Posted in Criminal law, Domestic violence, Human rights, Inherently Brief, Marriage, same-sex marriage & civil partnership, sexual assault & harassment, tagged asylum and homosexuality, asylum seekers, civil partnerships, Claridge's, Disability Rights International, divorce, domestic violence, false reporting of rape, Federico Mora hospital, institutional abuse, marriage, public breastfeeding, rape, rape in India, revenge porn, same-sex marriage, Uber, UN Convention on the Rights of Persons with Disabilities, world's most dangerous hospital on December 12, 2014|
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Snapshots of law, gender and sexuality news from the past couple of weeks.
The Debate on whether Women should be able to Freely Breastfeed in the UK
Chelsea Seals, University of Manchester
There has been uproar this December as a woman, Louise Burns, was asked to cover herself up with a napkin whilst breastfeeding in Claridge’s, London. A group of 25 mothers stood outside the five star hotel and breastfed in protest what they consider to be outrageous and ‘embarrassing’ behaviour by Claridge’s. The group ‘Free to Feed’ organised the demonstration. This is group who believe that women should have the right to breastfeed their child wherever, and whenever it is necessary. Emily Slough, the founder of the Free to Feed organisation started up the movement after she was called a ‘tramp’ for breastfeeding her chid in public. She made the comments ‘We are here to show Claridge’s they are not above the law. But they have said nothing to us, they are pretending we’re not here’. Slough continued, ‘Every time something like this happens, many women are put off for life from breastfeeding. We’re here to challenge that stigma and show women it’s normal and natural’. Claridge’s responded to this by saying that they support breastfeeding, however they would prefer it was done discretely.
The Claridge’s debacle has raised the debate once again as to whether it is appropriate for women to breastfeed in public. Nigel Farage of UKIP commented that women should sit in corners to avoid offending people. However, while the display of breastfeeding is usually discreet in most cases anyway, when celebrities such as Rhianna and Miley Cyrus expose their breasts in public for ‘fashion’ or publicity reasons there is no outcry or offended people. (more…)
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Posted in Human rights, LGBT legal issues, Marriage, same-sex marriage & civil partnership, Sexuality and law, tagged coalition, consultation, david cameron, england and wales, equal marriage, gay marriage, homophobia, marriage, religion, same-sex marriage, scottish government on April 2, 2012|
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The coalition government has begun its consultation on equal marriage for gay people in England and Wales, after announcing it is already persuaded by the arguments in favour of same-sex civil marriage. This follows the Scottish Government’s own proposals last year in which it also gave its provisional support for equal rights to civil marriage in Scotland.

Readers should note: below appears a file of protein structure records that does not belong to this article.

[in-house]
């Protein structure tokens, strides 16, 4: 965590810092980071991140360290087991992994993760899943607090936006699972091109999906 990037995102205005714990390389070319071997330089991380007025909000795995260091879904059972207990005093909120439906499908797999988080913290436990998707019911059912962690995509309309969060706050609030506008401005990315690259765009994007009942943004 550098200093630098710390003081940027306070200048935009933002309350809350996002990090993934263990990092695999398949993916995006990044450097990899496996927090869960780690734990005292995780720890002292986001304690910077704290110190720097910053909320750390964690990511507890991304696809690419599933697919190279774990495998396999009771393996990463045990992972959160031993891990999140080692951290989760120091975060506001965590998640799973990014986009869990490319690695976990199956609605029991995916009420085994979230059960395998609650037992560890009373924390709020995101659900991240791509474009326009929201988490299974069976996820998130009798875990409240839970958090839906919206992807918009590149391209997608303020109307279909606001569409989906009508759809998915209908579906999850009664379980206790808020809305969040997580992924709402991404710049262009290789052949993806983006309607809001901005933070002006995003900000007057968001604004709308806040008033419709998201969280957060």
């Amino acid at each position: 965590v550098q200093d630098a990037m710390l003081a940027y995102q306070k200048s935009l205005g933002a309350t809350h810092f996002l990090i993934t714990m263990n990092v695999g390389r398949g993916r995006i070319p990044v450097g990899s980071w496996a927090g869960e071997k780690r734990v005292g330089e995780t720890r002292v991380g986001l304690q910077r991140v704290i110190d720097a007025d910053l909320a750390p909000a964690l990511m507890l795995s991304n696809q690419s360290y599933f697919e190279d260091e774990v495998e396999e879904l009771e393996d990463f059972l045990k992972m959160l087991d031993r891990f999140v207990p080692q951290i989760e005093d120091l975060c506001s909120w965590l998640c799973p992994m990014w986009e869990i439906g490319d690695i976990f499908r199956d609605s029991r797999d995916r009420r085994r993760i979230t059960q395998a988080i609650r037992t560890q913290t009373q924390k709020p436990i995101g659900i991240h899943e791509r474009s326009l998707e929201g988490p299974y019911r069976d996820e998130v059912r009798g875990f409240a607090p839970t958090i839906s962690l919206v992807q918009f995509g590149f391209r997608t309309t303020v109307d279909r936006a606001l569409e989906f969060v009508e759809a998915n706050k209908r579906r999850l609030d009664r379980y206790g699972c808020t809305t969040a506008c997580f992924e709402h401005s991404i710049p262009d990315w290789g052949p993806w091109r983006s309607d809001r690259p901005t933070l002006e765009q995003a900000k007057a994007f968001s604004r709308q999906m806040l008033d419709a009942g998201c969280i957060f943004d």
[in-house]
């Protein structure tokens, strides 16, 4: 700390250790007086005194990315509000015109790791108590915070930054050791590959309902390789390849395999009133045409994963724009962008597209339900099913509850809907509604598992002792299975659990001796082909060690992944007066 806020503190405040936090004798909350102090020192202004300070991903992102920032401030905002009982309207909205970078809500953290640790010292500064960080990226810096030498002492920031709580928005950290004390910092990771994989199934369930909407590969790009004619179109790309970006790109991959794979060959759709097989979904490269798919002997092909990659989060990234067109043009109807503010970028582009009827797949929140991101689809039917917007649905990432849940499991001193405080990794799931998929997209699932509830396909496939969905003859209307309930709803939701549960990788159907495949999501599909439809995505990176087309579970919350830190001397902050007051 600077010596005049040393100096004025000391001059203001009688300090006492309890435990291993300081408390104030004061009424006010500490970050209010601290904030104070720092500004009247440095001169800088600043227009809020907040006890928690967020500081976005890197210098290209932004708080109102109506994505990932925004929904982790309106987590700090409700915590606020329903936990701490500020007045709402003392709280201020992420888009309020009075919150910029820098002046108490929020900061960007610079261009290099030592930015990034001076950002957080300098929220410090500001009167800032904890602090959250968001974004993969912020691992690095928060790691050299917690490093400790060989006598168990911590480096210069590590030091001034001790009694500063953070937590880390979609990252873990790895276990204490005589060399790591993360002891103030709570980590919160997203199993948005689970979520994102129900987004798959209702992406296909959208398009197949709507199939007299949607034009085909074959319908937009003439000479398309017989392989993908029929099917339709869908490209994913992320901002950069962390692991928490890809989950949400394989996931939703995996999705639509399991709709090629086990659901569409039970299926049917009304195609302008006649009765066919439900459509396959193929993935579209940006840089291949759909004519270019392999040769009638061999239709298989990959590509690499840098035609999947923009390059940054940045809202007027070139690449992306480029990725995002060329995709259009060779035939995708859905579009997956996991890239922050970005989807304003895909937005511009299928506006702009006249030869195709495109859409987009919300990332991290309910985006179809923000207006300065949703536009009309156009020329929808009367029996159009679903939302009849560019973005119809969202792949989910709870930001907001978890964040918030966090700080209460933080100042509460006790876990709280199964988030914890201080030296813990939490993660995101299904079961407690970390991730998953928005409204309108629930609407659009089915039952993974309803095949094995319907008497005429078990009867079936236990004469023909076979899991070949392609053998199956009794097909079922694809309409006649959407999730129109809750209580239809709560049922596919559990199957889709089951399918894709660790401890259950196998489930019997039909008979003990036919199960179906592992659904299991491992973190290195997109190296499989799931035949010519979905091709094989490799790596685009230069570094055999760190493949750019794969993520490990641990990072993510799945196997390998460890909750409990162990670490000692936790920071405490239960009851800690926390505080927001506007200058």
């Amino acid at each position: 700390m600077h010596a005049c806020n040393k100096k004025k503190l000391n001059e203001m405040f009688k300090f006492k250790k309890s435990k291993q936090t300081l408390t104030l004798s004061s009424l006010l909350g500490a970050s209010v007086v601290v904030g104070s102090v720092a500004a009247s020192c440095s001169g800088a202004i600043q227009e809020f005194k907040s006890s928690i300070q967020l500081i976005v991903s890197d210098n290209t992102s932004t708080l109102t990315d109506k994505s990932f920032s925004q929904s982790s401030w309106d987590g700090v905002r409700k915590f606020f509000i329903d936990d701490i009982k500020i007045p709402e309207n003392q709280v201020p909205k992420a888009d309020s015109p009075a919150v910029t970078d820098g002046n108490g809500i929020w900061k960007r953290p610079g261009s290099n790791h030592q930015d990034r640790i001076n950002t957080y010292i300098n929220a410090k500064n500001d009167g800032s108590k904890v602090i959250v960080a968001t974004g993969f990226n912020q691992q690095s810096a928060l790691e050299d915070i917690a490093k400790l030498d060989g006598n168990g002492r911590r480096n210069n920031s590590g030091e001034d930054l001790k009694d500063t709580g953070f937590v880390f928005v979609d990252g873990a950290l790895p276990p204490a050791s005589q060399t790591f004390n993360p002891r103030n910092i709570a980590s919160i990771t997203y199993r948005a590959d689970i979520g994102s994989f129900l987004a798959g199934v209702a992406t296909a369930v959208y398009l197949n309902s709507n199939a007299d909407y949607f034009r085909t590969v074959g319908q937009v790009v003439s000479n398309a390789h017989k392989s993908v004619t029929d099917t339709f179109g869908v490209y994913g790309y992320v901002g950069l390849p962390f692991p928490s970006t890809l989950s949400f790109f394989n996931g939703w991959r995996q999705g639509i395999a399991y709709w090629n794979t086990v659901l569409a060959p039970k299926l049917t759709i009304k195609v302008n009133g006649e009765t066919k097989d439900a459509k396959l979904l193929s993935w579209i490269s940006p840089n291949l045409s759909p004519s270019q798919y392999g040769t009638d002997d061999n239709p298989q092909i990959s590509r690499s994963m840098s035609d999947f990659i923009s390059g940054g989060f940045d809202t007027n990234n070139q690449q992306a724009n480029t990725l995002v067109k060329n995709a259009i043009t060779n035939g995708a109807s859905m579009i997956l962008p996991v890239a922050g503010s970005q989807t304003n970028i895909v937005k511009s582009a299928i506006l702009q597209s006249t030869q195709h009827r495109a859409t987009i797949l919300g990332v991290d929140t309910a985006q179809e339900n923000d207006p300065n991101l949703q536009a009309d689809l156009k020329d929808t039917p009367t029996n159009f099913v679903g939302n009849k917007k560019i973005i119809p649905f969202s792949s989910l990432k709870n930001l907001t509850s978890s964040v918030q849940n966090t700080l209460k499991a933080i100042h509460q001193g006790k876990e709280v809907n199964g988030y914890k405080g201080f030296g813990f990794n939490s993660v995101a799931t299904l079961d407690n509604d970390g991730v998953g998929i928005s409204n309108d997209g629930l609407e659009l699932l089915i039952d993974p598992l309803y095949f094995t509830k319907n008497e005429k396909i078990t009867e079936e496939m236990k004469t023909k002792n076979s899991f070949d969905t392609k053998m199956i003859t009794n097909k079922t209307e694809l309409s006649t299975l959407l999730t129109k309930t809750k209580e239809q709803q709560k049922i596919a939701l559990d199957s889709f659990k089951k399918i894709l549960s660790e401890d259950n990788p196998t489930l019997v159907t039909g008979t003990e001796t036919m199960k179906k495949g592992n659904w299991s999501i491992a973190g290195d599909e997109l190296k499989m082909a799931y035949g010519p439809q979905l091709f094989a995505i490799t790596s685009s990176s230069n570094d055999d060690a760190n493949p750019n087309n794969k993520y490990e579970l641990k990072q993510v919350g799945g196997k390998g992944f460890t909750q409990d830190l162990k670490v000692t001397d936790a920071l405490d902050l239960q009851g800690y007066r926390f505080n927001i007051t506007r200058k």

“I don’t support gay marriage despite being a Conservative,” David Cameron said in a recent speech. “I support gay marriage because I am a Conservative.”
Of course, Cameron’s soundbite will feed fears that the right to marry is a retrograde step for gay people that ignores the institution’s oppressive history and assimilationist power.
For many others, though, equal marriage will be welcomed for finally challenging the symbolic inequality in relationship recognition that has persisted in the UK since the Civil Partnership Act in 2004.
That the coalition and Scottish government are both broadly in favour of equal marriage marks a significant shift in UK gay politics. In particular, the consultation positions the coalition in direct opposition to extreme religious forces, especially a virulently homophobic Catholic church.
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Lou McGolpin & Bhavna Bhagwan
A FEW CHOICE WORDS …
In an eventful first half of the month, some pearls of wisdom have hit the newswires …
In the third ever sexual harassment claim against a male employer in Russia, the presiding judge offered this insight: “If we had no sexual harassment we would have no children”.
Meanwhile, upon joining the campaign calling for a rethink of the legal aid cuts, Joanna Lumley observed that: “Justice is only justice if it is available to everyone” … truer words have ne’er been spoken.
THE MONTH TO DATE
Marriage, Same-Sex Marriage and Civil Partnership
Topical coverage from the BBC on 14 February reported that proposals before the coalition government to implement s202 of the Equality act 2010 are being discussed. The amendment, passed in the Lords last year, would remove the ban on civil partnerships carried out in religious locations. It is noteworthy that religious organisations will not be forced to allow the civil partnerships ceremonies to take place within their religious places. The tension arises again on whether the religious bodies’ rights and beliefs can override the right of civil partners to exercise their choice. The discussion promises to be rich in light of the Equality Act 2010. (more…)
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